The three parent leaders sat at a kitchen table Wednesday afternoon, wearing the stunned looks of people who had just witnessed a horrible accident. What they had seen, actually, was the destruction of a trusted official’s credibility and career. What they – and countless other Hamburg parents – felt was the shock wave of a betrayal by the superintendent they supported.
“It’s utter disbelief,” said Edward Piazza, sitting in the sun-splashed kitchen of his neat home. “This is a person we respected and looked up to. All that was missing was the white horse.”
Now he; his wife, Beth; and PTA Vice President Christina Whipple, along with numerous other parents, just want the once-revered, now-disgraced Richard Jetter to quietly go away. His deceit and sudden fall from grace should be no more than a speed bump on the road back to responsibility in the Hamburg School District. Anything more doesn’t do the district’s parents – or their kids – any good.
The outrages of a “rogue” faction on the School Board prompted the Piazzas to morph from parents into activists. Last year they co-founded the Hamburg Education Information group. They gathered more than 1,200 petition signatures, urging the removal of board members Catherine Schrauth Forcucci, Sally Stephenson and her daughter, Holly Balaya. The trio’s rise to power coincided with a descent into incivility on the board – with such tactics as an attack-dog blog, frivolous lawsuits and the covert taping of private board sessions.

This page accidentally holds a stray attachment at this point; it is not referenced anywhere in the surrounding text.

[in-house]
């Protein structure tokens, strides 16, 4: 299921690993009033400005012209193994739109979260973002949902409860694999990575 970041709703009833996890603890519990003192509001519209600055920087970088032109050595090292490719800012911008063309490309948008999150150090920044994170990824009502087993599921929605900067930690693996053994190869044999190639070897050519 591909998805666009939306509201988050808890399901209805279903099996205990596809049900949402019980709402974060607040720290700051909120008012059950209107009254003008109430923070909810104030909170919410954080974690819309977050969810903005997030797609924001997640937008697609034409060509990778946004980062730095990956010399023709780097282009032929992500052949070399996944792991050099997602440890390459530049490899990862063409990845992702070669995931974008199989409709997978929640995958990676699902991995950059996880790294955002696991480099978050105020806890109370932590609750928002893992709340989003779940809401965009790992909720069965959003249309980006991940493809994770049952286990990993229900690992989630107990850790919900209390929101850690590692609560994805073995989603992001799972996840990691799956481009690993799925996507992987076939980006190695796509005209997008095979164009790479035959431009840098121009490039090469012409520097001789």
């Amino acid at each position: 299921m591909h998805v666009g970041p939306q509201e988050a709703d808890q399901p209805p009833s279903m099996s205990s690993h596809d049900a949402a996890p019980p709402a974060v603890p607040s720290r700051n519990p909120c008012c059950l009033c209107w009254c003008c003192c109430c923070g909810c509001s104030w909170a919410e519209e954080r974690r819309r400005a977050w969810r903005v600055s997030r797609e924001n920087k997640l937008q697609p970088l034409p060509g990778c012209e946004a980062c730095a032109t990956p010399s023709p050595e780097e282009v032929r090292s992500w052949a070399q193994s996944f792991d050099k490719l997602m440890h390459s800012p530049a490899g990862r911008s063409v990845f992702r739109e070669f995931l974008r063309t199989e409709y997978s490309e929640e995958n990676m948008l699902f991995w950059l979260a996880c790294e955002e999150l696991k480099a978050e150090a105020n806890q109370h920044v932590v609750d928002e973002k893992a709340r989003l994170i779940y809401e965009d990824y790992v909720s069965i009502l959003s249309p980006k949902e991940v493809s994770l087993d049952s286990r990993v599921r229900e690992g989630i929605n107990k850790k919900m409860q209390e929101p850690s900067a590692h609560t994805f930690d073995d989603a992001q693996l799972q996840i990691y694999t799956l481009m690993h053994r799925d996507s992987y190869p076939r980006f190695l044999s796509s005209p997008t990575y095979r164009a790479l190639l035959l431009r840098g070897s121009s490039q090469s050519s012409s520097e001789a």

Just when all seemed to be going well, it suddenly wasn’t.
Jetter, 39, was hired four months ago to steer the district back on course. Instead, he drove it into a ditch. He said that his car was vandalized during a nighttime board meeting in May, with a threatening note left on the windshield. It cast suspicion on allies of rogue board members and prompted a rally of support from parents, teachers and students.
Jetter admitted this week that he made it all up. His car actually sideswiped a telephone pole. He was put on administrative leave and reportedly checked into BryLin, which provides psychological and substance abuse care.
The betrayal by the superintendent is a shock to the Piazzas, Whipple and countless other parents. But it doesn’t, they said, change the bigger picture.
“Jetter has a problem, but he’s not the problem,” said Beth Piazza. “The larger problem is Catherine Forcucci and the board members aligned with her.”
Jetter’s credibility now rivals Pinocchio’s. His testimony in Schrauth Forcucci’s ongoing misconduct hearing is tainted. But don’t forget that his account of several key incidents – Schrauth Forcucci’s alleged meltdown on a downtown Buffalo street after a meeting with attorneys on board business; the after-hours confrontation in Jetter’s office that prompted a 911 call – is backed up by credible witnesses.
For whatever reason – a misguided effort to advance the cause, or an attempt to cover up a personal matter, or some emotional issue – Jetter betrayed those who believed in him, damaged the movement to right the district’s course and torched his career.
To the Piazzas and other parents, his motive matters less than their mission: To end the ongoing circus in Hamburg’s schools. “This is a step backwards,” Ed Piazza said, “but we’ll keep moving forward.”
Moving forward, in the hope of someday viewing all of this in the rearview mirror.